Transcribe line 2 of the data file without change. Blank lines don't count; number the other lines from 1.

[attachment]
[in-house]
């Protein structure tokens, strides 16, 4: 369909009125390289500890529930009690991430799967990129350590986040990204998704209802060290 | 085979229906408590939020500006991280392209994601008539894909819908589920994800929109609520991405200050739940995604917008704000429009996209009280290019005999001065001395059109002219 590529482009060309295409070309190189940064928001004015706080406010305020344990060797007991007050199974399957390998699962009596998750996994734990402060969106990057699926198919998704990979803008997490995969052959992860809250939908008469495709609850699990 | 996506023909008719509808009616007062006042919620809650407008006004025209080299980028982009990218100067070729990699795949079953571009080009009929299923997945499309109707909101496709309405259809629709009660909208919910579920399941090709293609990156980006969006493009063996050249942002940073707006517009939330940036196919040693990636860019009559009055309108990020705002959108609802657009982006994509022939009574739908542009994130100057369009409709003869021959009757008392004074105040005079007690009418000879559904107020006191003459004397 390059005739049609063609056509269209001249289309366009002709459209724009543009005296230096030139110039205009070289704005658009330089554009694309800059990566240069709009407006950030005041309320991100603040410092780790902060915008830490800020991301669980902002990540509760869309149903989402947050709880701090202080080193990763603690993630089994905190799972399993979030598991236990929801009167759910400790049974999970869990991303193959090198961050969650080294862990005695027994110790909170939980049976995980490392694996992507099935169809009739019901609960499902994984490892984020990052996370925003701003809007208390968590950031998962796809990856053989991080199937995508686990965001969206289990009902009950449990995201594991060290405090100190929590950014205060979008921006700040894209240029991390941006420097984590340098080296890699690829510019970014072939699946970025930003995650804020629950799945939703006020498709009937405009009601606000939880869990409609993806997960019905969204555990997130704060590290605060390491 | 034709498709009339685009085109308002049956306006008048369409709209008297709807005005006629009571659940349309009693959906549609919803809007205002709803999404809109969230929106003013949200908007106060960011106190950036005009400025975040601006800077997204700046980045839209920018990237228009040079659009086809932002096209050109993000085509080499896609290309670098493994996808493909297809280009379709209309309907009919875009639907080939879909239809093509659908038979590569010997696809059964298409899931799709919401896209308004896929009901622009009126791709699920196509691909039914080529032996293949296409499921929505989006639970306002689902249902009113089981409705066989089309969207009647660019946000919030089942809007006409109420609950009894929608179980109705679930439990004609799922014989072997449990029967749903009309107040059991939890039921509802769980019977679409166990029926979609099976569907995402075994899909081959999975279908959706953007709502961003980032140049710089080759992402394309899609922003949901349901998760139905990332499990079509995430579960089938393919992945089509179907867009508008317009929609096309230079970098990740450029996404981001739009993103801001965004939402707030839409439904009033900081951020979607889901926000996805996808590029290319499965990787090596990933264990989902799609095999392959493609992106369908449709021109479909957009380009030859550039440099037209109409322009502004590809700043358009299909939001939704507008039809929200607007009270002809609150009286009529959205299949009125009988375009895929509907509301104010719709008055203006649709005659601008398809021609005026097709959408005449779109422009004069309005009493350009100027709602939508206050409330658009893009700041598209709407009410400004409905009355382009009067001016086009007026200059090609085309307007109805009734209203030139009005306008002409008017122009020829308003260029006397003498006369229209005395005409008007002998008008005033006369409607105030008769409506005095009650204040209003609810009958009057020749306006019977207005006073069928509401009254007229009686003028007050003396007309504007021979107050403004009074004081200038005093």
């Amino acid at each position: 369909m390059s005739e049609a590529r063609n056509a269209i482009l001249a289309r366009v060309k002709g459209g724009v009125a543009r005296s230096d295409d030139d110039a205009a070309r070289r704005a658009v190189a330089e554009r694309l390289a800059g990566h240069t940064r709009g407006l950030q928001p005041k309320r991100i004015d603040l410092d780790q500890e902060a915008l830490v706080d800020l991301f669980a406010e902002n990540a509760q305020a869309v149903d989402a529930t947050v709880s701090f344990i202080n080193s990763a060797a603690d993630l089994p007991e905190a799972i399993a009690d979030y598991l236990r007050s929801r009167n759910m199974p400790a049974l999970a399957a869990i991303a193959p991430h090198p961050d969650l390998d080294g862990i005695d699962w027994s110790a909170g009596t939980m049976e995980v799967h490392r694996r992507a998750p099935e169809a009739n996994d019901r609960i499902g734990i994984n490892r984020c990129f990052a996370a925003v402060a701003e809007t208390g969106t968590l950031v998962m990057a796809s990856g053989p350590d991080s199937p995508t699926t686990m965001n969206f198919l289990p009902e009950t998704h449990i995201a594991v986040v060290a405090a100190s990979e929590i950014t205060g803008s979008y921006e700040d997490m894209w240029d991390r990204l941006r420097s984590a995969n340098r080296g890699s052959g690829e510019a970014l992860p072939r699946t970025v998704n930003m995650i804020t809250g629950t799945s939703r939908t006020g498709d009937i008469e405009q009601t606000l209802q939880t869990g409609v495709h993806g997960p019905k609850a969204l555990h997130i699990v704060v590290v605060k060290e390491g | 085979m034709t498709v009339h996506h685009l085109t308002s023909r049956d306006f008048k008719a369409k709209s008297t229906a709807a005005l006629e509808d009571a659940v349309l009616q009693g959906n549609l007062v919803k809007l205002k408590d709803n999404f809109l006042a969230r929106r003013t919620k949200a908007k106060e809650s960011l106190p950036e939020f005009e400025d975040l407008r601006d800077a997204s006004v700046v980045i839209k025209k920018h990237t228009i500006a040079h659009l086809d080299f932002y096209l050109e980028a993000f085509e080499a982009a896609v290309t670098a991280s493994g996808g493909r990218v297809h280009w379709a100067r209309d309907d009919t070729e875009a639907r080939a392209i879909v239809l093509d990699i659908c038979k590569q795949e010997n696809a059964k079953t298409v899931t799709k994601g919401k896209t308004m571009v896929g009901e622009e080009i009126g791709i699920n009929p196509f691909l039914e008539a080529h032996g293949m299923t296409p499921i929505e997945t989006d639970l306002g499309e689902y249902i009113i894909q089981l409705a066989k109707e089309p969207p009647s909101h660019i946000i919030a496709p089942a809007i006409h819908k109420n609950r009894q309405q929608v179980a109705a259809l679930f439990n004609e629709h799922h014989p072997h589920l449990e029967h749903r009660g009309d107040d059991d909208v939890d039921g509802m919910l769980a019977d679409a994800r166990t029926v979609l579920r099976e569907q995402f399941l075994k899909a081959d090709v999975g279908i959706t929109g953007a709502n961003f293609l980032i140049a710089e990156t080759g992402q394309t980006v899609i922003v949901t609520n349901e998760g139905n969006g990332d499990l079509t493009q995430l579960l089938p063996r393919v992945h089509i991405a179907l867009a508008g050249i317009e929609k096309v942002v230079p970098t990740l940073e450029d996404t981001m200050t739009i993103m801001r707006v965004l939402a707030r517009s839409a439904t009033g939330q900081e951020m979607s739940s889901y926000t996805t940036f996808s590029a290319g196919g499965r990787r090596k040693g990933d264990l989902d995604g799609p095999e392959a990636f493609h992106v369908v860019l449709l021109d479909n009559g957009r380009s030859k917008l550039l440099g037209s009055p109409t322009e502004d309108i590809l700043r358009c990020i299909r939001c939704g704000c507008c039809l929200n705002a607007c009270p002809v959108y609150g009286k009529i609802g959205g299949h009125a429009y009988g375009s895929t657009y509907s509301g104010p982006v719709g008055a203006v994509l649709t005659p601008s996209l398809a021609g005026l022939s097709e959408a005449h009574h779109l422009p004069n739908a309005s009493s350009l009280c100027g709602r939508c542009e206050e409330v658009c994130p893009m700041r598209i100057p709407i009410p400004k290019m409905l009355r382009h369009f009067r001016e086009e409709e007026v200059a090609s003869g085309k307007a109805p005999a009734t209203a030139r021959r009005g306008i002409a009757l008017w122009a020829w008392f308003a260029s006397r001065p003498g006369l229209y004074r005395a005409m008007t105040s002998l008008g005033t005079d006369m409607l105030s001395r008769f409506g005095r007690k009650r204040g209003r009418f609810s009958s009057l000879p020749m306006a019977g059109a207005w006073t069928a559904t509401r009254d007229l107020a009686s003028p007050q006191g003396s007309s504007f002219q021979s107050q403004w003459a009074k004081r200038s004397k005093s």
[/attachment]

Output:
């Protein structure tokens, strides 16, 4: 369909009125390289500890529930009690991430799967990129350590986040990204998704209802060290 | 085979229906408590939020500006991280392209994601008539894909819908589920994800929109609520991405200050739940995604917008704000429009996209009280290019005999001065001395059109002219 590529482009060309295409070309190189940064928001004015706080406010305020344990060797007991007050199974399957390998699962009596998750996994734990402060969106990057699926198919998704990979803008997490995969052959992860809250939908008469495709609850699990 | 996506023909008719509808009616007062006042919620809650407008006004025209080299980028982009990218100067070729990699795949079953571009080009009929299923997945499309109707909101496709309405259809629709009660909208919910579920399941090709293609990156980006969006493009063996050249942002940073707006517009939330940036196919040693990636860019009559009055309108990020705002959108609802657009982006994509022939009574739908542009994130100057369009409709003869021959009757008392004074105040005079007690009418000879559904107020006191003459004397 390059005739049609063609056509269209001249289309366009002709459209724009543009005296230096030139110039205009070289704005658009330089554009694309800059990566240069709009407006950030005041309320991100603040410092780790902060915008830490800020991301669980902002990540509760869309149903989402947050709880701090202080080193990763603690993630089994905190799972399993979030598991236990929801009167759910400790049974999970869990991303193959090198961050969650080294862990005695027994110790909170939980049976995980490392694996992507099935169809009739019901609960499902994984490892984020990052996370925003701003809007208390968590950031998962796809990856053989991080199937995508686990965001969206289990009902009950449990995201594991060290405090100190929590950014205060979008921006700040894209240029991390941006420097984590340098080296890699690829510019970014072939699946970025930003995650804020629950799945939703006020498709009937405009009601606000939880869990409609993806997960019905969204555990997130704060590290605060390491 | 034709498709009339685009085109308002049956306006008048369409709209008297709807005005006629009571659940349309009693959906549609919803809007205002709803999404809109969230929106003013949200908007106060960011106190950036005009400025975040601006800077997204700046980045839209920018990237228009040079659009086809932002096209050109993000085509080499896609290309670098493994996808493909297809280009379709209309309907009919875009639907080939879909239809093509659908038979590569010997696809059964298409899931799709919401896209308004896929009901622009009126791709699920196509691909039914080529032996293949296409499921929505989006639970306002689902249902009113089981409705066989089309969207009647660019946000919030089942809007006409109420609950009894929608179980109705679930439990004609799922014989072997449990029967749903009309107040059991939890039921509802769980019977679409166990029926979609099976569907995402075994899909081959999975279908959706953007709502961003980032140049710089080759992402394309899609922003949901349901998760139905990332499990079509995430579960089938393919992945089509179907867009508008317009929609096309230079970098990740450029996404981001739009993103801001965004939402707030839409439904009033900081951020979607889901926000996805996808590029290319499965990787090596990933264990989902799609095999392959493609992106369908449709021109479909957009380009030859550039440099037209109409322009502004590809700043358009299909939001939704507008039809929200607007009270002809609150009286009529959205299949009125009988375009895929509907509301104010719709008055203006649709005659601008398809021609005026097709959408005449779109422009004069309005009493350009100027709602939508206050409330658009893009700041598209709407009410400004409905009355382009009067001016086009007026200059090609085309307007109805009734209203030139009005306008002409008017122009020829308003260029006397003498006369229209005395005409008007002998008008005033006369409607105030008769409506005095009650204040209003609810009958009057020749306006019977207005006073069928509401009254007229009686003028007050003396007309504007021979107050403004009074004081200038005093």